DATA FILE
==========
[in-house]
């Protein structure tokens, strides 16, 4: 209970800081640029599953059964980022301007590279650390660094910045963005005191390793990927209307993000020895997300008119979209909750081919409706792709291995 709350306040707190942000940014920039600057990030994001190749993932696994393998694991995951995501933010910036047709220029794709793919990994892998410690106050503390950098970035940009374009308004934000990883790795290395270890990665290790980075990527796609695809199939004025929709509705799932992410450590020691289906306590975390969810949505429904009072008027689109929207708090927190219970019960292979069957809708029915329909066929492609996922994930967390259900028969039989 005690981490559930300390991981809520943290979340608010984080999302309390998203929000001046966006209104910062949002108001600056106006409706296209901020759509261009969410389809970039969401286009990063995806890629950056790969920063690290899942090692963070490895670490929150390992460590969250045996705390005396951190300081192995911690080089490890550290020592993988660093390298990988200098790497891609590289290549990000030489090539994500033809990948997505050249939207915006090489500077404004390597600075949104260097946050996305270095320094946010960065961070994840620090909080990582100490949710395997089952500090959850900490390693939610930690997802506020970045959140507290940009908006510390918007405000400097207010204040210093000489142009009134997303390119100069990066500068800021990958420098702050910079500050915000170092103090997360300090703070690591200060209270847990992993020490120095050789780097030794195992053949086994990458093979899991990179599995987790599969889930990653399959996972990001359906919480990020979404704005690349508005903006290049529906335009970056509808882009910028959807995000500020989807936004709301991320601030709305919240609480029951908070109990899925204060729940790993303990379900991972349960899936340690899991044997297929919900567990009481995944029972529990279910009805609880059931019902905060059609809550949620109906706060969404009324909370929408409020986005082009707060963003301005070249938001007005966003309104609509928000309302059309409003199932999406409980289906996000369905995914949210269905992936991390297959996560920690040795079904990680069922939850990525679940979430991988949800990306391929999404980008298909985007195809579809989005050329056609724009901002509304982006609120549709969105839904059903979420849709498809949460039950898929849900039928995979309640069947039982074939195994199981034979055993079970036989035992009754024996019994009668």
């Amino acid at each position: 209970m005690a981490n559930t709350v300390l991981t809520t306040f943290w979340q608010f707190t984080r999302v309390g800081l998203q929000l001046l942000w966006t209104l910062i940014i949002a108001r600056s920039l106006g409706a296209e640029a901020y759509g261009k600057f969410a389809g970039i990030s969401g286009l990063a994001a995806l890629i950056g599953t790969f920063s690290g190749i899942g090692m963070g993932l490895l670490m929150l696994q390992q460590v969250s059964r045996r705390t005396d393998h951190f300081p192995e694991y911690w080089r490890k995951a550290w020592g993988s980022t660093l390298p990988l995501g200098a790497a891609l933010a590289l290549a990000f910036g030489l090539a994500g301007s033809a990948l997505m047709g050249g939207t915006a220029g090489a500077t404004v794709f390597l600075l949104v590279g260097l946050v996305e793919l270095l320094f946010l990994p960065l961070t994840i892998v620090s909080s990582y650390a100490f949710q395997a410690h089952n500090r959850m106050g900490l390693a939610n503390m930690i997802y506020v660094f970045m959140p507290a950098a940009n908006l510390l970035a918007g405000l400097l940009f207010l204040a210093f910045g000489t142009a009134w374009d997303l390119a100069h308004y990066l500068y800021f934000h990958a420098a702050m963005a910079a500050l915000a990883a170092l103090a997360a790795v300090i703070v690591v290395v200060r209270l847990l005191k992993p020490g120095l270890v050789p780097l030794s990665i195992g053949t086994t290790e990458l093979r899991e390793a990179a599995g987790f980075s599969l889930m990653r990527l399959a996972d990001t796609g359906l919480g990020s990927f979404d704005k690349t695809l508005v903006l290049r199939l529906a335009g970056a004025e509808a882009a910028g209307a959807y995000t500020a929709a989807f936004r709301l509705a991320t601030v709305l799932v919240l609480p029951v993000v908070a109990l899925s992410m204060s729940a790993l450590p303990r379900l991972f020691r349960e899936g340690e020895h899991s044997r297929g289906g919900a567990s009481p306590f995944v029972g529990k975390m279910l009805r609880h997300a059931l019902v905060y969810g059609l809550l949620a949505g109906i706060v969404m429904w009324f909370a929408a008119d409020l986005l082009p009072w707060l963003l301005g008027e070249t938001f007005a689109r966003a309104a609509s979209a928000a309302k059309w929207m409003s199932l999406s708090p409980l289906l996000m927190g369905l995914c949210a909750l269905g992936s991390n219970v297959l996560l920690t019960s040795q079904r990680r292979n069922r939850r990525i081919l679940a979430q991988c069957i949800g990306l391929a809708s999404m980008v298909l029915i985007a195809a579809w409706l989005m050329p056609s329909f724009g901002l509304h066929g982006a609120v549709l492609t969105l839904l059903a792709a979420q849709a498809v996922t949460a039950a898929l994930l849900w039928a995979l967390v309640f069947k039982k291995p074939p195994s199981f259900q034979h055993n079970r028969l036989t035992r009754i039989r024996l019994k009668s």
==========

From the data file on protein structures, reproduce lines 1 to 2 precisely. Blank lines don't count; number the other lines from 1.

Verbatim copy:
[in-house]
């Protein structure tokens, strides 16, 4: 209970800081640029599953059964980022301007590279650390660094910045963005005191390793990927209307993000020895997300008119979209909750081919409706792709291995 709350306040707190942000940014920039600057990030994001190749993932696994393998694991995951995501933010910036047709220029794709793919990994892998410690106050503390950098970035940009374009308004934000990883790795290395270890990665290790980075990527796609695809199939004025929709509705799932992410450590020691289906306590975390969810949505429904009072008027689109929207708090927190219970019960292979069957809708029915329909066929492609996922994930967390259900028969039989 005690981490559930300390991981809520943290979340608010984080999302309390998203929000001046966006209104910062949002108001600056106006409706296209901020759509261009969410389809970039969401286009990063995806890629950056790969920063690290899942090692963070490895670490929150390992460590969250045996705390005396951190300081192995911690080089490890550290020592993988660093390298990988200098790497891609590289290549990000030489090539994500033809990948997505050249939207915006090489500077404004390597600075949104260097946050996305270095320094946010960065961070994840620090909080990582100490949710395997089952500090959850900490390693939610930690997802506020970045959140507290940009908006510390918007405000400097207010204040210093000489142009009134997303390119100069990066500068800021990958420098702050910079500050915000170092103090997360300090703070690591200060209270847990992993020490120095050789780097030794195992053949086994990458093979899991990179599995987790599969889930990653399959996972990001359906919480990020979404704005690349508005903006290049529906335009970056509808882009910028959807995000500020989807936004709301991320601030709305919240609480029951908070109990899925204060729940790993303990379900991972349960899936340690899991044997297929919900567990009481995944029972529990279910009805609880059931019902905060059609809550949620109906706060969404009324909370929408409020986005082009707060963003301005070249938001007005966003309104609509928000309302059309409003199932999406409980289906996000369905995914949210269905992936991390297959996560920690040795079904990680069922939850990525679940979430991988949800990306391929999404980008298909985007195809579809989005050329056609724009901002509304982006609120549709969105839904059903979420849709498809949460039950898929849900039928995979309640069947039982074939195994199981034979055993079970036989035992009754024996019994009668």